High-throughput gene expression profiling technologies generating a wealth of data, are increasingly used for characterization of tumor biopsies for clinical trials. By applying machine learning algorithms to such clinically documented data sets, one hopes to improve tumor diagnosis, prognosis, as well as prediction of treatment response. However, the limited number of patients enrolled in a single trial study limits the power of machine learning approaches due to over-fitting. One could partially overcome this limitation by merging data from different studies. Nevertheless, such data sets differ from each other with regard to technical biases, patient selection criteria and follow-up treatment. It is therefore not clear at all whether the advantage of increased sample size outweighs the disadvantage of higher heterogeneity of merged data sets. Here, we present a systematic study to answer this question specifically for breast cancer data sets. We use survival prediction based on Cox regression as an assay to measure the added value of merged data sets. Using time-dependent Receiver Operating Characteristic-Area Under the Curve (ROC-AUC) and hazard ratio as performance measures, we see in overall no significant improvement or deterioration of survival prediction with merged data sets as compared to individual data sets. This apparently was due to the fact that a few genes with strong prognostic power were not available on all microarray platforms and thus were not retained in the merged data sets. Surprisingly, we found that the overall best performance was achieved with a single-gene predictor consisting of CYB5D1. Merging did not deteriorate performance on average despite (a) The diversity of microarray platforms used. (b) The heterogeneity of patients cohorts. (c) The heterogeneity of breast cancer disease. (d) Substantial variation of time to death or relapse. (e) The reduced number of genes in the merged data sets. Predictors derived from the merged data sets were more robust, consistent and reproducible across microarray platforms. Moreover, merging data sets from different studies helps to better understand the biases of individual studies and can lead to the identification of strong survival factors like CYB5D1 expression.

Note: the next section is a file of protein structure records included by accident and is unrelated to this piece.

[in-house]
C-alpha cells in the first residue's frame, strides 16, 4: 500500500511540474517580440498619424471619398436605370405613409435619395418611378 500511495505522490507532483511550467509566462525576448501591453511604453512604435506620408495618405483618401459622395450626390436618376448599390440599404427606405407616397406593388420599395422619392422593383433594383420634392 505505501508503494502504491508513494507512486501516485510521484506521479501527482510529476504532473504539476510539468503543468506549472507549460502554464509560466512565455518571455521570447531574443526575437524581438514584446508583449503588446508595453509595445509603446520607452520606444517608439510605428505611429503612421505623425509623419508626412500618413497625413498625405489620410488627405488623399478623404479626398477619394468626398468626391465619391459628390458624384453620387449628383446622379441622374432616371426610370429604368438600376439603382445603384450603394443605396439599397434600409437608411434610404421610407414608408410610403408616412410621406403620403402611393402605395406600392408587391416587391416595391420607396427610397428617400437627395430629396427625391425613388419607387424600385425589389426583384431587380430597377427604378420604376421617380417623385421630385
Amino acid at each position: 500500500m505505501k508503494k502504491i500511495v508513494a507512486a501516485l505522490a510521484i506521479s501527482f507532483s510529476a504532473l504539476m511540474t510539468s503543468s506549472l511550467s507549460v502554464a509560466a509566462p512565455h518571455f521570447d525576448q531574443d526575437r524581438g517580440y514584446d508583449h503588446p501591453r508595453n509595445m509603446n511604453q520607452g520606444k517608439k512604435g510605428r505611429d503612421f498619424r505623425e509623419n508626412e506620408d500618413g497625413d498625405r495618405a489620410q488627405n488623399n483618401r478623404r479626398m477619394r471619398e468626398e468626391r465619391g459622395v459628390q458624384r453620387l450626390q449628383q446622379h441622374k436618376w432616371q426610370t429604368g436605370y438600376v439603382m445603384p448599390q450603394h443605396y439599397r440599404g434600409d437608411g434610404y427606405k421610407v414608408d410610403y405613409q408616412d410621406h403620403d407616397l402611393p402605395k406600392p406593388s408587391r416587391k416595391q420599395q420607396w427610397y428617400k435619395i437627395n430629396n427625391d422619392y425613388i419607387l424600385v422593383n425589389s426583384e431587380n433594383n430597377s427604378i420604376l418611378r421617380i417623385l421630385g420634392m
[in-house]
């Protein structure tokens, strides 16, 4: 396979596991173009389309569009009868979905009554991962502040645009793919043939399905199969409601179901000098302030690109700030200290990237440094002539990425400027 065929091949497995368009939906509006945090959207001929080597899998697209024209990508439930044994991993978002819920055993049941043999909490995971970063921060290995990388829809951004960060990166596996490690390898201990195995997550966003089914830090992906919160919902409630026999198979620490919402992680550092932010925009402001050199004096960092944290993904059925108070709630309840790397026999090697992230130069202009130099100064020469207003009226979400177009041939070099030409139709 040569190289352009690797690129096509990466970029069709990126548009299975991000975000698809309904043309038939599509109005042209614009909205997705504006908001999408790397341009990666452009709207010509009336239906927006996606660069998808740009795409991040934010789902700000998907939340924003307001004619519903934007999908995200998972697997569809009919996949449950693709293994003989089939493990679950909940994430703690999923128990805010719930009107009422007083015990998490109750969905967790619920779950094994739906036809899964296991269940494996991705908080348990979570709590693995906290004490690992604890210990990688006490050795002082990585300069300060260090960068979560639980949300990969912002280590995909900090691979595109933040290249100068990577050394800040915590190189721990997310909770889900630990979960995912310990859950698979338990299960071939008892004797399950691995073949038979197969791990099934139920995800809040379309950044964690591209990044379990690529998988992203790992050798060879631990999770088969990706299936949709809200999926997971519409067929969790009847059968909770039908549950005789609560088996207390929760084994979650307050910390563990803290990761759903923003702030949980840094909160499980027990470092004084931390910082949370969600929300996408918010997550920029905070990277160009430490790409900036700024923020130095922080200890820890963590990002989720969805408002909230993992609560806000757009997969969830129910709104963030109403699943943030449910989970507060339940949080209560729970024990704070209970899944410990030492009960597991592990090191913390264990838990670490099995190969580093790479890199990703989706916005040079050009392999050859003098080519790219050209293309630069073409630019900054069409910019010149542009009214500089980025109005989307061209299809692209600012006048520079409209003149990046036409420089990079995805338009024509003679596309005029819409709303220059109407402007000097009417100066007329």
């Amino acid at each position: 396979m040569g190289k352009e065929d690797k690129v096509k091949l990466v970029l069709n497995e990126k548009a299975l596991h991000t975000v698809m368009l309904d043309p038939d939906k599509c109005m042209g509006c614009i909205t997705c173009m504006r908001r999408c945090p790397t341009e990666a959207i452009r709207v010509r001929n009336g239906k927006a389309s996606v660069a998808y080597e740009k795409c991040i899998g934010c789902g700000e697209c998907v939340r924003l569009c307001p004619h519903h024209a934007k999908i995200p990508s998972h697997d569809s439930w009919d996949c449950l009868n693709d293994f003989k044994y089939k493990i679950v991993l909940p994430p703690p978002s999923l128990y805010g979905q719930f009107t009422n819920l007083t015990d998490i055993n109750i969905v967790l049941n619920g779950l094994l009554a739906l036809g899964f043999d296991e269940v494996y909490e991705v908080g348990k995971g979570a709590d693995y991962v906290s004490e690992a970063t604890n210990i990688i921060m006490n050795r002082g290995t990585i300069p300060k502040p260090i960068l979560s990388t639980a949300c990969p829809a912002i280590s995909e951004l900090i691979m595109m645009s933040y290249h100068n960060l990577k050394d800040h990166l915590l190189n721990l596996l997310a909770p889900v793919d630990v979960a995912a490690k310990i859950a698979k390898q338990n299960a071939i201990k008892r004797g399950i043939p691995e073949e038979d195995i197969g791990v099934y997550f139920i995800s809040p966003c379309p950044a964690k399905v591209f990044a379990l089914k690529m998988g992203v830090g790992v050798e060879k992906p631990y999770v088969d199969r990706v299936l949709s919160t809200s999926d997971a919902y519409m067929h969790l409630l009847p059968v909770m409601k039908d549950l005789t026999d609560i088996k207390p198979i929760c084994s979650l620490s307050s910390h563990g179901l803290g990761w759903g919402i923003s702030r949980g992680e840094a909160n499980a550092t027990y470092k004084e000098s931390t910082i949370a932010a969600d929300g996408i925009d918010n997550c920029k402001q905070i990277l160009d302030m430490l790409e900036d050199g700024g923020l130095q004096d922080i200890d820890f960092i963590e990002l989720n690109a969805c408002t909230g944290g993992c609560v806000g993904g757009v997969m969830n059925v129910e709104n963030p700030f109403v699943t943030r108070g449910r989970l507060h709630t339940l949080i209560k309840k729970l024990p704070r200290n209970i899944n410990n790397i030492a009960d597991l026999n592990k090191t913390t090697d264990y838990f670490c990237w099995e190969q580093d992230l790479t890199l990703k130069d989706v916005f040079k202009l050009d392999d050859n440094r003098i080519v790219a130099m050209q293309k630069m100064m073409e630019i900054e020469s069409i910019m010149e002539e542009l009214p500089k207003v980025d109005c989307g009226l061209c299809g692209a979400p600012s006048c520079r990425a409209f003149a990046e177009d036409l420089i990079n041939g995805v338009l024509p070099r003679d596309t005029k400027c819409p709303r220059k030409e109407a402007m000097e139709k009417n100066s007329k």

The notion that gene duplications generating new genes and functions is commonly accepted in evolutionary biology. However, this assumption is more speculative from theory rather than well proven in genome-wide studies. Here, we generated an atlas of the rate of copy number changes (CNCs) in all the gene families of ten animal genomes. We grouped the gene families with similar CNC dynamics into rate pattern groups (RPGs) and annotated their function using a novel bottom-up approach. By comparing CNC rate patterns, we showed that most of the species-specific CNC rates groups are formed by gene duplication rather than gene loss, and most of the changes in rates of CNCs may be the result of adaptive evolution. We also found that the functions of many RPGs match their biological significance well. Our work confirmed the role of gene duplication in generating novel phenotypes, and the results can serve as a guide for researchers to connect the phenotypic features to certain gene duplications.
Most animals display multiple behavioral states and control the time allocation to each of their activity phases depending on their environment. Here we develop a new quantitative method to analyze Caenorhabditis elegans behavioral states. We show that the dwelling and roaming two-state behavior of C. elegans is tightly controlled by the concentration of food in the environment of the animal. Sensory perception through the amphid neurons is necessary to extend roaming phases while internal metabolic perception of food nutritional value is needed to induce dwelling. Our analysis also shows that the proportion of time spent in each state is modulated by past nutritional experiences of the animal. This two-state behavior is regulated through serotonin as well as insulin and TGF-beta signaling pathways. We propose a model where food nutritional value is assessed through internal metabolic signaling. Biogenic amines signaling could allow the worm to adapt to fast changes in the environment when peptide transcriptional pathways may mediate slower adaptive changes.